Netflix (NASDAQ: NFLX) is continuing to bet big on original content as a way to draw and keep subscribers, a strategy that needs to pay off as investors become increasingly wary of its growth potential in the highly competitive SVOD market segment. But it also needs to hold the line on content costs and ARPU, especially if new users level off, according to analyst firm Jefferies, citing results of a recent survey it conducted.
Both subscribers and non-subscribers to Netflix who were surveyed by Jefferies indicated that price was a concern: current subs were more likely to cancel their service if the monthly rate went up, and non-subs cited the price as the biggest reason to not sign up for the SVOD service.
The second-highest reason for not subscribing to Netflix was a lack of interest in its original content.
Further, the licensed content in Netflix's library may be more valuable to consumers than Netflix originals, the firm said. "Surprisingly, the survey highlighted that both subscribers & non-subscribers may be more attracted to current TV / movies than NFLX originals. Only 12% of subscribing respondents indicated that a loss of interest in original content could lead to the cancellation of their subscription," Jefferies said in a research note to investors.
Netflix may also want to pay more attention to the impact of password sharing; about half of those surveyed said they would pay for their own subscription if they were no longer able to share an account. "Although we do not believe the company is currently focused on limiting password sharing, we believe this could be a longer term growth opportunity for the company," the note said.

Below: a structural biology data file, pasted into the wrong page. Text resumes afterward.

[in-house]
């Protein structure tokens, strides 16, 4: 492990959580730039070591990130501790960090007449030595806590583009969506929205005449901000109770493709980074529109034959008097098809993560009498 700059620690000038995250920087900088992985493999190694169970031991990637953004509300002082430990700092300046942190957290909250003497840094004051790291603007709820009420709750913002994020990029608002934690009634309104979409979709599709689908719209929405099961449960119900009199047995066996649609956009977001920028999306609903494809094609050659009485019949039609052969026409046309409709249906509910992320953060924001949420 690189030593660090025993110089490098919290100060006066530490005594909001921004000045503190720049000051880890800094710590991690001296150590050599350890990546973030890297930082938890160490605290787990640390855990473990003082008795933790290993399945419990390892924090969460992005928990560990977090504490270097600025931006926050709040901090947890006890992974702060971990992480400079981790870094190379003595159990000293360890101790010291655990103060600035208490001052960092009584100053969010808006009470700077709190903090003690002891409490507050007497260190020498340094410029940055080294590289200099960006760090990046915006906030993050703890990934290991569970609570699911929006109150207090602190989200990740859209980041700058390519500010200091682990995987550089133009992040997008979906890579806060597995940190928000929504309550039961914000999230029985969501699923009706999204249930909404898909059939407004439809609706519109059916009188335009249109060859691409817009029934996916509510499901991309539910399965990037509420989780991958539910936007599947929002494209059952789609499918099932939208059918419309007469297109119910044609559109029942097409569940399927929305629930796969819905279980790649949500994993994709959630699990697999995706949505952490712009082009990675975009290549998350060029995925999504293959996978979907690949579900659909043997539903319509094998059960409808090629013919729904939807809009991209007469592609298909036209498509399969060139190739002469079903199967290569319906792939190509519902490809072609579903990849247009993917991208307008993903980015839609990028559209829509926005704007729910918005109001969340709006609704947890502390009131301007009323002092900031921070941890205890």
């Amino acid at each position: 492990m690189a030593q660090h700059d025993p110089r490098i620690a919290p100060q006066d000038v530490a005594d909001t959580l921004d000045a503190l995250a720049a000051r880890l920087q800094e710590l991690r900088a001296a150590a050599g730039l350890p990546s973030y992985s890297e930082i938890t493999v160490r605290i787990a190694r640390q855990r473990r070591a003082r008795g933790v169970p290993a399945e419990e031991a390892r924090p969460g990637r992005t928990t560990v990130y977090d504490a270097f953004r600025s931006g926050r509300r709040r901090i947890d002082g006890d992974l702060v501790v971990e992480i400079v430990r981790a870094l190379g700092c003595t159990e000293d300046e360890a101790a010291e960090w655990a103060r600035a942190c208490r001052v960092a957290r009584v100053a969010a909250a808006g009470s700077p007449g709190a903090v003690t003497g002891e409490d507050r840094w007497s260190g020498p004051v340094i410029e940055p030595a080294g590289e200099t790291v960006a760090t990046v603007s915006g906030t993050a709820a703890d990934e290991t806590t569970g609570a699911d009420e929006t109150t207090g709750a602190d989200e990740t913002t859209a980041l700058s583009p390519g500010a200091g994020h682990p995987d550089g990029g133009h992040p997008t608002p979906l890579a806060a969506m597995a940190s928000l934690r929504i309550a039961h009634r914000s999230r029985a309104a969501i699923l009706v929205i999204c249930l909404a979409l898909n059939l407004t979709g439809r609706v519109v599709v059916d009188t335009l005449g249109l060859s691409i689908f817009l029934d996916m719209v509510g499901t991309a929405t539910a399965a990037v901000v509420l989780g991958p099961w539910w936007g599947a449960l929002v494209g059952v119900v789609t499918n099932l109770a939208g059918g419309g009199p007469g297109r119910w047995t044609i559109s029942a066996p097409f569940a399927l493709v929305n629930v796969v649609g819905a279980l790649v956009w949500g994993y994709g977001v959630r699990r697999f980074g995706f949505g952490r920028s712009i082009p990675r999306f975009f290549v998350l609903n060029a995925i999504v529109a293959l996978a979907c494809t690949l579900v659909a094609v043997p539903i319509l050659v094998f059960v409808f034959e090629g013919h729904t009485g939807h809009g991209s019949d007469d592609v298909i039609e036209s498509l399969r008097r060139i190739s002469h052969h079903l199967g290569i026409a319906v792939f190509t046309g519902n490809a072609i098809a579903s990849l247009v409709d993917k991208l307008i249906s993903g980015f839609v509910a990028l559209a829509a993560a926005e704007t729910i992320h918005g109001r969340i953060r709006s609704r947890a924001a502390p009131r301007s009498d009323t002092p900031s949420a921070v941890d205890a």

Currently, Netflix's tiered pricing includes limits on the number of devices simultaneously streaming its service -- users are allowed one, two or four devices depending on the tier they select.
The report suggests that success for Netflix relies on continued subscriber growth, moderating the price of content, increasing average revenue per user, and on a more intangible metric: how well its original content does with viewers.
The importance of original content to its strategy was underscored by the provider's eyebrow-raising Emmy submission. Netflix submitted four boxes of screeners to Television Academy members, containing every episode of 26 eligible original series and features for them to review, Variety reported last week. (Most studios send just one box of screeners with select episodes.)
How well that submission strategy worked remains to be seen: the service landed 54 Emmy nominations for 2016, making it the most-nominated streaming service and the third most nominated media outlet -- HBO and Fox led with 94 and 56, respectively, according to The Hollywood Reporter. Its series House of Cards once again was nominated for Best Drama, while Master of None and Unbreakable Kimmy Schmidt are in the running for Best Comedy Series.
Last week, Jefferies downgraded Netflix stock from Hold to Underperform with a revised price target of $80. The analyst firm is one of about 20 firms that are rating the provider at "hold," "underweight" or "sell" according to The Wall Street Journal; another 21 still rate the stock as a "buy," a number that has held through the quarter.
Research firm BTIG, which maintained its "buy" rating on Netflix, cited similar concerns about the cost of content, international growth, and its ability to raise prices past $10 in the future, according to a Benzinga article.
For the second quarter, Netflix has forecast a half-million net U.S. subscriber additions, allowing for "moderate" churn due to the end of price grandfathering, with rates going up for longer-term subs by as much as $2 come the end of July. Internationally, the provider expects to see about 2 million new subscribers, a conservative estimate based on earlier overseas launches that saw initial signup spikes and then leveled off.
Netflix will report its second-quarter earnings on Monday, July 18 at 1:05 p.m. PDT (4:05 p.m. EDT).
- see this Benzinga article
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